What if we consider the possibility that the symbolic only requires a constitutive foreclosure so long as we assume that the role of thought and language is the accurate depiction, reflection, or mapping of the world? In this case, we would need to begin with a goal of reification, of asserting final truth beyond question, and so the symbolic system would produce subjects located at the site of its lack, desiring and deluded subjects who can only survive by misrecognizing their ego as an eternal self. But this is to reject the basic insight we have been offered from thinkers in a number of traditions. Hume, for instance, offers the possibility that all causal explanation involving mind-independent reality must be reconceived as an attempt to do something, not as an accurate description of some “deep” causal mechanism. In Islamic thought, the twelfth-century philosopher Averroes, who was influential in bringing Aristotle to the attention of Western Europe, explained that following Aristotelian thought we must arrive at the conclusion that the mind is a collective process, not located in the body, but making use of individual bodies (see Fakhry, 70-73)—his thought horrified Aquinas, who set out to recover Aristotle for the Catholic notion of individual immortal souls.
Hegel, as well, becomes much less opaque when we understand that he is arguing for a kind of collective mind existing in social practices. For Hegel, moreover, it is not necessarily the case that we must always be deluded or in ignorance. It is entirely possible that we can achieve what Hegel calls “Absolute Knowing,” which is not, of course, omniscience in any positivist sense of having instant access to all “information” or facts; rather, Hegel suggest the possibility of an awareness of the conventional nature of our construal of the world. As Terry Pinkard explains it, the members of a community “come to see that they are indeed held together by a set of shared beliefs; that all actions are motivated out of a complex of passions, interests and so on, and that the significance of what one does is a matter of its recognition by members of the community”(219). What gives us agency is not some correct knowledge of external reality, but having a “place in a ‘social space,’ in [a] symbolic, cultural world”(222). In such a collective, there would not need to be a structuring lack, because there would be no need for reification, and no erroneous assumption that thought depicts the world. Instead, we would be participants in a communally chosen project, one which could (and even must) be subject to immanent critique and reconstruction. Pace Zizek, then, we could perfectly well be subjects who can say “I am participating in this ideology.”
The reason it is so much easier–and so much more fun, if we judge by popular culture–to imagine the end of the world than the end of capitalism is that we have so much difficulty conceiving of mind as a collective practice, existing in the social symbolic system and not in individual brains or souls. We tend to assume the capitalist subject, the individual trapped in a meaningless, alienated existence, is a universal, and not a conventional, reality. So much of our “high brow” art then asks us simply to embrace, even revel in, this alienation and despair—because to end them would require ending capitalism itself. For the good bourgeois subject, of course, the end of capitalism really would be the end of the “World” (in Badiou’s sense of the term). And that is an “end of the World” worth actively promoting.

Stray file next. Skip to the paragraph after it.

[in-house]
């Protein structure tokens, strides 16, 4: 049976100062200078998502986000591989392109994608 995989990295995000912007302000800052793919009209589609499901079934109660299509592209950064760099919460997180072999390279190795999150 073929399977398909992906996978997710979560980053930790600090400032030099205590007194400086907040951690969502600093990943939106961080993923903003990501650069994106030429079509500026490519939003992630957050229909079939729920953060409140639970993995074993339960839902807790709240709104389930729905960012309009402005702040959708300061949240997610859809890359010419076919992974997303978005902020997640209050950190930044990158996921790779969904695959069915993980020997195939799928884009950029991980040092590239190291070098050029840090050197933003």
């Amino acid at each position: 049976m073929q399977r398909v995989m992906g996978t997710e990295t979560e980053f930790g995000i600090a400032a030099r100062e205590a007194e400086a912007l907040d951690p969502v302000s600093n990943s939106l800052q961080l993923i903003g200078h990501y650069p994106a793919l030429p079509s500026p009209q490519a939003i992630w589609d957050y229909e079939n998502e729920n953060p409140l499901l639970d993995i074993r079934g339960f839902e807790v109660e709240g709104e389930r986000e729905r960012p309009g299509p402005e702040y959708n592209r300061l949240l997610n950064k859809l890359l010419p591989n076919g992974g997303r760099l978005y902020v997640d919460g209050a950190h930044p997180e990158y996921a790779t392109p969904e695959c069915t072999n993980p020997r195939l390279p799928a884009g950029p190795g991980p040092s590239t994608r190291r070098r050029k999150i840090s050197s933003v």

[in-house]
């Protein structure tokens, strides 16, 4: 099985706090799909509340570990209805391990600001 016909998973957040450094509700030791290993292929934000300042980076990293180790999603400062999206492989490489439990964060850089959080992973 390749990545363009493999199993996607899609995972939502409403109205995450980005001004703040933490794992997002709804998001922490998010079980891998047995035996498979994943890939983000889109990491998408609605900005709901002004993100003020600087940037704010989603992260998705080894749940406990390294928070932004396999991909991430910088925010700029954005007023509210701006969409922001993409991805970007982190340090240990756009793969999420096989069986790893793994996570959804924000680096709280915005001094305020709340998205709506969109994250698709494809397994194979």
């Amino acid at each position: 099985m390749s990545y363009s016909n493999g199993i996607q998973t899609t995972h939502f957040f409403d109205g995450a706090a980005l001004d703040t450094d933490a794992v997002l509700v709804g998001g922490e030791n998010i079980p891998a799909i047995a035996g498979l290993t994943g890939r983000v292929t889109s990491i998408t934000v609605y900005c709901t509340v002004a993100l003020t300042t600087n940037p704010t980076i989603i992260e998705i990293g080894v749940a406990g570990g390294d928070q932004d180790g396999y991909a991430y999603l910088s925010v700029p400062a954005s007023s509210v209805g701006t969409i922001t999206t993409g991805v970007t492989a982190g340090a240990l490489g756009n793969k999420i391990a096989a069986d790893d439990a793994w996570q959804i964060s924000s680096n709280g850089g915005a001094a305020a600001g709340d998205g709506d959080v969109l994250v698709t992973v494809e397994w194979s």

Madhyamaka Buddhism is one among many discourses in history that have tried to force the Truth of anatman, including all its implications of the collective nature of the subject and the real causal power of the conventionally real. We cannot know in advance, or course, what kind of subject a community founded on Absolute Knowing would produce. Perhaps this not knowing is the source of the terror of real critical thought? In any case, it is clear that this fear is what makes real Buddhist practice so difficult. We must begin by taking the “second step,” beyond recognizing that the self is empty of essential nature, to analyzing the causes and effects of the practices that construct its conventional reality. Only then can we begin to collectively develop practices capable of producing different kinds of subjects.
Fakhry, Majid. Averroes: His Life, Works and Influence. Oxford: One World Publications, 2001.
Pinkard, Terry. Hegel’s Phenomenology: The Sociality of Reason. Cambridge: Cambridge University Press, 1996.
Zizek, Slavoj. Less Than Nothing: Hegel and the Shadow of Dialectical Materialism. London: Verso, 2112.
—. “The Spectre of Ideology.” In Mapping Ideology, Ed. Slavoj Zizek. London: Verso, 2012.
by wtpepper on January 24, 2014 • Permalink
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Mindfulness or Mindlessness?
This is the title of a talk given by Robert H. Sharf, at the Advanced Study Institute at McGill University this past summer. I’ve posted a link to the talk below, and I highly recommend it for anyone interested in Buddhism in the West, but also for anyone who is at all affected by the new “mindfulness” craze in education and psychology. It is a half hour well spent, and raises some very important questions about the trend of using mindfulness to “cure” everything from ADD to PTSD, from depression to addiction.